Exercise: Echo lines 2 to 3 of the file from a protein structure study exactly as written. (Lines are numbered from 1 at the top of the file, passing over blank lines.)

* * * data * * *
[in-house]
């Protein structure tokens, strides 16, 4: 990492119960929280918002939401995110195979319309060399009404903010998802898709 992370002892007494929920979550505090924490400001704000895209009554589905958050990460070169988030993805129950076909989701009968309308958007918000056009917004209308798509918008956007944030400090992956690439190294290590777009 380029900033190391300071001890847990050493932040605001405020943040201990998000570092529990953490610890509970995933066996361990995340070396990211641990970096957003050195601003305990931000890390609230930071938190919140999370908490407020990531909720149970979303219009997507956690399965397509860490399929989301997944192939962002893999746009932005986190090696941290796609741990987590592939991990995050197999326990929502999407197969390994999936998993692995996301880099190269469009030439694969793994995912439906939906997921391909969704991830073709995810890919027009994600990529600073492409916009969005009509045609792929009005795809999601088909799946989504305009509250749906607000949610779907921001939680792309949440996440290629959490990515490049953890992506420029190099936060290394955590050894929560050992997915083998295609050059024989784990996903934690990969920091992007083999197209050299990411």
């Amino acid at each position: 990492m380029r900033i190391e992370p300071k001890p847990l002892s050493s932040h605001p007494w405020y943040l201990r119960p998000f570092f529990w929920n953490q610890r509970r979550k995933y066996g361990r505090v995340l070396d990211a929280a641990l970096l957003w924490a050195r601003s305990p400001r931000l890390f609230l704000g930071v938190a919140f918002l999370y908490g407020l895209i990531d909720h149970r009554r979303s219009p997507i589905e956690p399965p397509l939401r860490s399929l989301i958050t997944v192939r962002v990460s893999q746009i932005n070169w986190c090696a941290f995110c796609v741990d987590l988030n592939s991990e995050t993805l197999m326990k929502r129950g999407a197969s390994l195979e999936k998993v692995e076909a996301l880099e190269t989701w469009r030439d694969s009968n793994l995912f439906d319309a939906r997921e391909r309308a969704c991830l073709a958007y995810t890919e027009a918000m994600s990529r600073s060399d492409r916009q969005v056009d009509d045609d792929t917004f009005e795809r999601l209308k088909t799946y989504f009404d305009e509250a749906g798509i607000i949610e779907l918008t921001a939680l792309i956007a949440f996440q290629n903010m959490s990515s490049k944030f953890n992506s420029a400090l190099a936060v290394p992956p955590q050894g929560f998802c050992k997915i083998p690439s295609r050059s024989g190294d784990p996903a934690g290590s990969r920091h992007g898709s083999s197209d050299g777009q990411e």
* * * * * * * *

């Protein structure tokens, strides 16, 4: 990492119960929280918002939401995110195979319309060399009404903010998802898709 992370002892007494929920979550505090924490400001704000895209009554589905958050990460070169988030993805129950076909989701009968309308958007918000056009917004209308798509918008956007944030400090992956690439190294290590777009 380029900033190391300071001890847990050493932040605001405020943040201990998000570092529990953490610890509970995933066996361990995340070396990211641990970096957003050195601003305990931000890390609230930071938190919140999370908490407020990531909720149970979303219009997507956690399965397509860490399929989301997944192939962002893999746009932005986190090696941290796609741990987590592939991990995050197999326990929502999407197969390994999936998993692995996301880099190269469009030439694969793994995912439906939906997921391909969704991830073709995810890919027009994600990529600073492409916009969005009509045609792929009005795809999601088909799946989504305009509250749906607000949610779907921001939680792309949440996440290629959490990515490049953890992506420029190099936060290394955590050894929560050992997915083998295609050059024989784990996903934690990969920091992007083999197209050299990411």
């Amino acid at each position: 990492m380029r900033i190391e992370p300071k001890p847990l002892s050493s932040h605001p007494w405020y943040l201990r119960p998000f570092f529990w929920n953490q610890r509970r979550k995933y066996g361990r505090v995340l070396d990211a929280a641990l970096l957003w924490a050195r601003s305990p400001r931000l890390f609230l704000g930071v938190a919140f918002l999370y908490g407020l895209i990531d909720h149970r009554r979303s219009p997507i589905e956690p399965p397509l939401r860490s399929l989301i958050t997944v192939r962002v990460s893999q746009i932005n070169w986190c090696a941290f995110c796609v741990d987590l988030n592939s991990e995050t993805l197999m326990k929502r129950g999407a197969s390994l195979e999936k998993v692995e076909a996301l880099e190269t989701w469009r030439d694969s009968n793994l995912f439906d319309a939906r997921e391909r309308a969704c991830l073709a958007y995810t890919e027009a918000m994600s990529r600073s060399d492409r916009q969005v056009d009509d045609d792929t917004f009005e795809r999601l209308k088909t799946y989504f009404d305009e509250a749906g798509i607000i949610e779907l918008t921001a939680l792309i956007a949440f996440q290629n903010m959490s990515s490049k944030f953890n992506s420029a400090l190099a936060v290394p992956p955590q050894g929560f998802c050992k997915i083998p690439s295609r050059s024989g190294d784990p996903a934690g290590s990969r920091h992007g898709s083999s197209d050299g777009q990411e």